A Windy Night

A cowered form hugs its head
to protect from impending debris.
Pitch-black, none of it can be seen
only heard and felt as the broken air vibrates and whirrs past eardrums.
Knelt down next to flowers,
which were stirred with a knee,
but couldn’t know it
due to the aforementioned blackness.
And the flowers, with their heads bent down in synchrony, too,
As if their crowns, growing heavy as they do,
tested stems’ tensile strength
to the point of snapping.
So these brightless suns dangled and quick-whipped with the wind
as did the limbs of trees;
although to a lesser degree,  their sounds were all the more hectic,
nature’s undulated static;
their unseen leaves sung enough of a picture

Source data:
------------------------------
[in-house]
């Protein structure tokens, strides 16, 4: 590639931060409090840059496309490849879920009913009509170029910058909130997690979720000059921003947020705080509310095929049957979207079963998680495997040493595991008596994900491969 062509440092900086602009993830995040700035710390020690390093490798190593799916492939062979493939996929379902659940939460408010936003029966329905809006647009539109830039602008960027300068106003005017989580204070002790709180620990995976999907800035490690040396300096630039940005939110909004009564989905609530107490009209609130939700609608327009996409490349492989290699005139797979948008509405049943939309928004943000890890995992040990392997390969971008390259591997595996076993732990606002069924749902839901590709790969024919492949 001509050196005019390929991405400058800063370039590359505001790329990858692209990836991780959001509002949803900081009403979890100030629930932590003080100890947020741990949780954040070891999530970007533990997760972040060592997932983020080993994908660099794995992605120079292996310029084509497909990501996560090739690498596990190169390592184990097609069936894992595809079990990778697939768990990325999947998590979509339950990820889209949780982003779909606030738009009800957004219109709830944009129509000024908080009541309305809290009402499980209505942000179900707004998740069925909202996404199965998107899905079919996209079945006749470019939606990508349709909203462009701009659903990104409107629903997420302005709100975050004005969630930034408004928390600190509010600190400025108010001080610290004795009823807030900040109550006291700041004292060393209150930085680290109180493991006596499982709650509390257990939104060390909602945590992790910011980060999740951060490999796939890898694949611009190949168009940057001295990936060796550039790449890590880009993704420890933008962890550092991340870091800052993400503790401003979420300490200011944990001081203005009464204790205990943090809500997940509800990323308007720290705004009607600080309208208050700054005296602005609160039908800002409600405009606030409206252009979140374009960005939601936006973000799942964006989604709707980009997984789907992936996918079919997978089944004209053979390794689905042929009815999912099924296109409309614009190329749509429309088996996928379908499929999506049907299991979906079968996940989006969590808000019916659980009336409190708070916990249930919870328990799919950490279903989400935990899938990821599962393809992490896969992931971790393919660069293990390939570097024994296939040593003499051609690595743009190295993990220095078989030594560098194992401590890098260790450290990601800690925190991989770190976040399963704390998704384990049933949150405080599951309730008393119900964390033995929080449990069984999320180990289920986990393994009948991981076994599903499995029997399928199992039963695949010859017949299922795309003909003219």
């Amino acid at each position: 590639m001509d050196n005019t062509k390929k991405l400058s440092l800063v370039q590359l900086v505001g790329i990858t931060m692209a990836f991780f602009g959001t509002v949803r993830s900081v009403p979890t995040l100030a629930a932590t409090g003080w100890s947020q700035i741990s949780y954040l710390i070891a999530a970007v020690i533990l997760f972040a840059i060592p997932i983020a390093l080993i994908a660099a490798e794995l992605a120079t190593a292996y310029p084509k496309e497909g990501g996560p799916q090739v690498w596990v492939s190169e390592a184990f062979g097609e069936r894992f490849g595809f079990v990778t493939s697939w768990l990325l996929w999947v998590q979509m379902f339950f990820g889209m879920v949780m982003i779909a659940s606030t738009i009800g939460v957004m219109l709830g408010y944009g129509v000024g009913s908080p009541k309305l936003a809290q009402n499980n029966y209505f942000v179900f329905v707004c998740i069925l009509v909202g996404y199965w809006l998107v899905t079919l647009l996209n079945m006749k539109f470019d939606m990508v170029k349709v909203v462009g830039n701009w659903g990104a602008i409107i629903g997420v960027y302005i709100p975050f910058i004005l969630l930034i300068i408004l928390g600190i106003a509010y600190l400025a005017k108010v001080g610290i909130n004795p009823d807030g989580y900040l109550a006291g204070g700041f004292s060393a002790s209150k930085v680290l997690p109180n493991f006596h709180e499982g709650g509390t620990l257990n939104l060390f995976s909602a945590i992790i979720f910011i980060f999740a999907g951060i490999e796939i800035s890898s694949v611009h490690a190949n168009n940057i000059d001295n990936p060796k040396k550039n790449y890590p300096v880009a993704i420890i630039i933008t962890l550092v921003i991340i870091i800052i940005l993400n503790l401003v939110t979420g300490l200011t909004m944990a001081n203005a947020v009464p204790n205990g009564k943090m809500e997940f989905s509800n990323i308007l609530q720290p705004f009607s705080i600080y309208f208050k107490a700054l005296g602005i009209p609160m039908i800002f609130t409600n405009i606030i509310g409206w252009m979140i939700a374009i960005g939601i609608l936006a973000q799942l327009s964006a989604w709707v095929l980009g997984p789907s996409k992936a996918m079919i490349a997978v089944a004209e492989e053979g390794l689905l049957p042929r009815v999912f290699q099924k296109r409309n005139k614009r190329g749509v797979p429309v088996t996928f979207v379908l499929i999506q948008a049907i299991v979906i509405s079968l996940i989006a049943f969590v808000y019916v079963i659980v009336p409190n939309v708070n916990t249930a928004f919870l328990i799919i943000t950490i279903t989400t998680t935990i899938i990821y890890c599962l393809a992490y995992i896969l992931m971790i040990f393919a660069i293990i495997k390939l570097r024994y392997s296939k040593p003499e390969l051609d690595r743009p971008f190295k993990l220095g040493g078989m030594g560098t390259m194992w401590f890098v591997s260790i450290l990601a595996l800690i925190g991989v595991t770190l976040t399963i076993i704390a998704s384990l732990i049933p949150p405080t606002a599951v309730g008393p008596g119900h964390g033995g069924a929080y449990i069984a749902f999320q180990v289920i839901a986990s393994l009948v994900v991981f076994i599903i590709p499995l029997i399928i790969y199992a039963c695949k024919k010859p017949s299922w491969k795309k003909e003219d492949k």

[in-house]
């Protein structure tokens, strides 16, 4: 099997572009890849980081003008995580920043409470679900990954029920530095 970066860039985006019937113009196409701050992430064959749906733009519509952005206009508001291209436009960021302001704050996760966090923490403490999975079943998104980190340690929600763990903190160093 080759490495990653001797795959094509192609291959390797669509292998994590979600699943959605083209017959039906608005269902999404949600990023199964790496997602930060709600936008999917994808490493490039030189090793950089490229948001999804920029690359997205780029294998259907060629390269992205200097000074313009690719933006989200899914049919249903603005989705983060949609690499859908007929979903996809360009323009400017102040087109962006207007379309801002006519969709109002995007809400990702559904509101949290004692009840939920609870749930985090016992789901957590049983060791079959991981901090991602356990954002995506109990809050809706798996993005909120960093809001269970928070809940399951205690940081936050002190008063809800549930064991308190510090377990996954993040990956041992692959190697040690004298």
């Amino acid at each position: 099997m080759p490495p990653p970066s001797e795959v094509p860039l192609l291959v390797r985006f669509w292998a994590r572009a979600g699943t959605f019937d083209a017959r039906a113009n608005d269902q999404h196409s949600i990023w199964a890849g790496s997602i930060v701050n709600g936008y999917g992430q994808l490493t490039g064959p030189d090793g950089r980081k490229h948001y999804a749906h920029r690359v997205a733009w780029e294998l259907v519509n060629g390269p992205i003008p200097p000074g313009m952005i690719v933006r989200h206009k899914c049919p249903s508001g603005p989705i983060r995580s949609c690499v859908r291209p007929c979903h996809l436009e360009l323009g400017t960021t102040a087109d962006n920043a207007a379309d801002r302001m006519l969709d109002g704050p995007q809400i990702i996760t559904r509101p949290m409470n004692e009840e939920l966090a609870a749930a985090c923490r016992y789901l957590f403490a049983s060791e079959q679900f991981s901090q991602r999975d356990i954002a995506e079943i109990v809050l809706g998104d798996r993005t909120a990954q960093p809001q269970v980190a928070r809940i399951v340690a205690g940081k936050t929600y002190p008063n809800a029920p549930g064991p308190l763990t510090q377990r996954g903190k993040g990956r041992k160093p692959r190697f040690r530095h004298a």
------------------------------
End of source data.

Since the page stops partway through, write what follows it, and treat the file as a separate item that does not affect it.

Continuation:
for their hearer to be afraid,
again there, in the night,
with no white-scarred sky to emit
and no yellow moon to reflect any light whatsoever.
It was stupidly dark.
Made moreso (stupidly) by the nips and pelts of passersby,
even less aware of whom they were impacting
than the impactee, being formerly inanimate themselves.
And it was stupidly cold,
such that one could not know whether it was a bit of bark-mulch
that the gusts just threw
or if it was Jack Frost, and the unfriendly way he bites, that caused
more stinging on the right thigh.
It was probably both.

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